Beware of malware targeting customers during Black Friday and Cyber Monday sales
When the Holiday season is getting closer, people tend to spend more time online than usual. Unfortunately, malware creators take advantage of the matter and create scams more actively than before. While bargains have always been attracting people, scams promising huge prizes or gifts have always been successful. So, how to know what is truth and what is a lie?
Black Friday and Cyber Monday sales are the most popular shopping days in the bigger part of the world. Unfortunately, while people are preparing for holidays, cybercriminals are ready to increase their profit as well. Hackers look forward to these days because they can get a quick pay from unsuspected users.
According to Kaspersky Lab researchers, 14 different malware groups are actively targeting 67 e-commerce brands, half of which are banking trojans, such as Betabot, Zeus, IcedID, SpyEye, TinyNuke, Panda, Gozi, Chthonic, and Gootkit2. Bad actors increased their efforts when it comes to e-commerce websites, as its activity increased from 6.6 million in 2015 to 12.3 million in 2018.
Therefore, be wary of scams this Black Friday and check the tips below.
Gift Card and Reward scams
You may think you are lucky to get an opportunity to win a Walmart Gift Card or Amazon rewards via email or text message. Unfortunately, as long as you believe these hoaxes, feeling lucky is the only kind of benefit you get, as scams can lead to personal data exposure, lost money, malware infection, or even identity theft.
Hackers tend to use messaging apps like WhatsApp, and services to deliver messages about giveaways, sale campaigns or promote new online retailers. These messages often ask users to click on a fraudulent link or enter sensitive information into a spoofing site. After the infiltration, users' personal accounts can be used to spam fake messages to everybody on their friends' list on social media, increasing the rate of the infection.
Surveys and lotteries with valuable prizes
Apple or Samsung products, valuable prizes, and other pricey equipment might be used as a “bait” for unsuspected users. Entering your details or answering questionnaires may be required to allegedly receive the gift.
It all starts with the offer of winning a smartphone and then you need to enter your credentials and fill out a survey to participate. But this is a technique scammers use to collect sensitive data and benefit from your clicks on ads and hyperlinks. If you see these offers on legitimate sellers' websites, do not panic, but be aware of suspicious retailers and pop-up reward scams.
Remember, everything that seems too good to be true actually is, so think twice before proceeding with such offers (no, you were not randomly selected out of thousands of visitors).
Social media scams
As with many other scams, social media scams promise valuable prizes, discounts or coupons and deals on Black Friday. However, these Instagram or Facebook posts asking you to “like&win” are empty promises in order to increase the number of likes and views to popularize the page. As soon as that is accomplished, concept or posts changes to promotions of other products.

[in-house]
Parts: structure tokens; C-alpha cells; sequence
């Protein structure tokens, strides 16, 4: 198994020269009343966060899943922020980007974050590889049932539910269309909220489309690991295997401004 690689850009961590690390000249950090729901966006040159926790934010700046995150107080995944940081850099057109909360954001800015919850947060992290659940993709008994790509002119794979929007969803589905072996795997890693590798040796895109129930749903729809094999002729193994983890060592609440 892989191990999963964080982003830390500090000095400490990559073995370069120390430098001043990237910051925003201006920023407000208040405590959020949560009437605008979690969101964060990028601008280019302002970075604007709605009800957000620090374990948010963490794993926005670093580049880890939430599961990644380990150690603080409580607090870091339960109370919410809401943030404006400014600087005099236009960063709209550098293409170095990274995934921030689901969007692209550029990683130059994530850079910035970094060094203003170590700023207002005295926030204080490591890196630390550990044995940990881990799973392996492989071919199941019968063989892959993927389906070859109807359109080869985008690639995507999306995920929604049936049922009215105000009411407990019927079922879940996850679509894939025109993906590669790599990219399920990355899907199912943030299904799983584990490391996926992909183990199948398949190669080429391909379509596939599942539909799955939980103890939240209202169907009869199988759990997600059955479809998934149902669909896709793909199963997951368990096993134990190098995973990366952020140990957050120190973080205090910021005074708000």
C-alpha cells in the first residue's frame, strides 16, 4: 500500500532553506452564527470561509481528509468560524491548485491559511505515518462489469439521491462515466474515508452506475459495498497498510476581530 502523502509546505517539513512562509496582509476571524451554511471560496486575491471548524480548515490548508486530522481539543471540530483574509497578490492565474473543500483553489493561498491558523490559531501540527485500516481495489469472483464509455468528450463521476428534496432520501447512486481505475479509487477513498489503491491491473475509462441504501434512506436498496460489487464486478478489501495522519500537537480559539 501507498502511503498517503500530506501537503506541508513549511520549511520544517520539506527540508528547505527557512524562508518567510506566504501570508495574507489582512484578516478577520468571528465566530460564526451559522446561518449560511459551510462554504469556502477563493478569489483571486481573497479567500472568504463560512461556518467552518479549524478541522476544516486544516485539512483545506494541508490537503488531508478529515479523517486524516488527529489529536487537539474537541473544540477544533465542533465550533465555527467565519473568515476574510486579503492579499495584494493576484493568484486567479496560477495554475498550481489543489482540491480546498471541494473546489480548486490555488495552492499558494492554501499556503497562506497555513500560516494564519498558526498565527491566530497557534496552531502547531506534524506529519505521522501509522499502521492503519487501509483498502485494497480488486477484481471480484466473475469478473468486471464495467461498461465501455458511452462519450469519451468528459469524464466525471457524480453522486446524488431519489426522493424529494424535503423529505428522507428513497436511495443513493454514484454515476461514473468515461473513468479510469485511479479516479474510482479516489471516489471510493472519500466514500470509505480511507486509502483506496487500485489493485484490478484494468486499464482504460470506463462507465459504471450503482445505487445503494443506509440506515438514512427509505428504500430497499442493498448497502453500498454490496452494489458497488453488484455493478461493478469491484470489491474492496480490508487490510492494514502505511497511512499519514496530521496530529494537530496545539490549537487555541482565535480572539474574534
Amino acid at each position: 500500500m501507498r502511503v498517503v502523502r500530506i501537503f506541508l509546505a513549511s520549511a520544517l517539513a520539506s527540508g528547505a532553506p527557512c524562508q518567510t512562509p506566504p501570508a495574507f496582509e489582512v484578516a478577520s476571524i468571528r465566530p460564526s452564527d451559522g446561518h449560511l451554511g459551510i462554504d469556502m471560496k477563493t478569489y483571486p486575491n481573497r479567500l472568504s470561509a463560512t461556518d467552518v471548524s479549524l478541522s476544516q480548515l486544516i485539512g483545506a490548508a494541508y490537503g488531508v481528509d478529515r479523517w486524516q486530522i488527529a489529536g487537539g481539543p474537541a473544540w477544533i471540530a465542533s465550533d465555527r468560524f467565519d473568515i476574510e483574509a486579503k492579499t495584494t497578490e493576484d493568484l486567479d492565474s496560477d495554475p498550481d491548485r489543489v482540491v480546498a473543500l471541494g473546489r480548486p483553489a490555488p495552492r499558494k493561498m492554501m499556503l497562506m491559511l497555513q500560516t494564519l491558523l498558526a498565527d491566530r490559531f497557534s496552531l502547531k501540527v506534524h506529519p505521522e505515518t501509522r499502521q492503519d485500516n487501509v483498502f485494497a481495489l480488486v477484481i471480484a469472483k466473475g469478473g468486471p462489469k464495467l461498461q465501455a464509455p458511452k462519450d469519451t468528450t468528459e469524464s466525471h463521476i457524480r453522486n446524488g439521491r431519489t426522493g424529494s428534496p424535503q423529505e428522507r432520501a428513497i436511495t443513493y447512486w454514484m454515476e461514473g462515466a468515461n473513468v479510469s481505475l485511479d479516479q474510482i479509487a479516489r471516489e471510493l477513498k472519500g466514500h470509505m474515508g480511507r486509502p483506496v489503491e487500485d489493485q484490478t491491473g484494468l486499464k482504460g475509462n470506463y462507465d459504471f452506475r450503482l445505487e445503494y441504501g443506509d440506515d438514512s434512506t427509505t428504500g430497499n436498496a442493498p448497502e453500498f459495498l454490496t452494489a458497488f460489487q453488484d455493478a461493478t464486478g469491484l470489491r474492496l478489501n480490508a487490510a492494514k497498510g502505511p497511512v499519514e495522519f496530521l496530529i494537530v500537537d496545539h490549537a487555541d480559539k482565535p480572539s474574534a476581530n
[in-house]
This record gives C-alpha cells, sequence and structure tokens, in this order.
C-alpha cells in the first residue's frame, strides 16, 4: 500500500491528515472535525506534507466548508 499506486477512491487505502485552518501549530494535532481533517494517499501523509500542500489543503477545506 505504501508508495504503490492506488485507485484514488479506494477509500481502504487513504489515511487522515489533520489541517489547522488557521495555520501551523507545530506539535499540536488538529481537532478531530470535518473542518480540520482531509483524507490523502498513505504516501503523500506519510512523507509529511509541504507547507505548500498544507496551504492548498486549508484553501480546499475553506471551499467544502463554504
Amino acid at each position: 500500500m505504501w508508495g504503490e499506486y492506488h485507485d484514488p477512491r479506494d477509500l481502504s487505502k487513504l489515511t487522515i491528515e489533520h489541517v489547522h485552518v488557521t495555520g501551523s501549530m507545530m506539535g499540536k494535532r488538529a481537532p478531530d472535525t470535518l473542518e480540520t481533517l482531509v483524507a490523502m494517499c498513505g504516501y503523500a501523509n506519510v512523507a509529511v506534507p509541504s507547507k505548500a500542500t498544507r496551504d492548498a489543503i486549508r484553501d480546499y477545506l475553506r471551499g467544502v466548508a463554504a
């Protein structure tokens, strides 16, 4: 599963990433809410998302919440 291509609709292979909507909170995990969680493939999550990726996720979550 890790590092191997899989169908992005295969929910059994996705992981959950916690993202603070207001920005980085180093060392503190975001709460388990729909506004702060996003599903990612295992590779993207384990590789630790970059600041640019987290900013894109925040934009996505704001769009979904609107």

Unfortunately, these fake pages on social media can also be used to collect personal information about users. Even personally identifiable information can be obtained and later distributed to third-party or even on the dark Web. Holiday themed social media pages and their contests that ask for passwords, credit card information and other personal details should never be trusted.
Fraudulent email campaigns
Many of us shop for gifts online or send and receive holiday favors to their loved ones all around the world. While this practice helps people to communicate, congratulate, gift and be happy, it is also a perfect opportunity for scammers. Therefore, before you get overwhelmed with emotions after receiving multiple emails that state you are going to receive a parcel, make sure it is legitimate, as delivery services like DHL or FedEx are known to be abused by bad actors in fraudulent phishing emails.
Thus, do not click on such links immediately, as they might be fake, even if they look legit. Make sure it is actually the delivery company writing you. Also, you might want to contact the individual who is attempting to send you a gift if you are not expecting the parcel.
Fraud has been around way before the internet was invented. Thus, it is no wonder that malicious actors are using computing platform for their illegal activities. Scams, malware, botnets, RATs, and other threats are prevalent in today's cyber world, especially during the Holiday season. However, probably the most dangerous threat to privacy comes from e-commerce site data breaches, where hackers harvest personal details of thousands of users.
It is safe to say that, if you ever entered your email address, name or similar details somewhere, there is a high chance that somebody used that data per illegal purposes. While there is not much you can do about that, you can always make sure to track your online transactions and frequently change passwords of various accounts.
Consumers and brands should stay safe during this busy season
The most important thing you need to remember during the peak of Black Friday sales is to take precautionary measures:
- Use reputable, powerful security software and keep that up-to-date.
- Avoid clicking on unknown pages or advertisements.
- Do not trust messages that ask you to click on something on social media, even if they come from your friends;
- Do not open email attachments without making sure it is legitimate.
Retailers should also do everything in their power to prevent hackers from stealing sensitive customer information – use reputable payment services and software platforms, as well as other security solutions.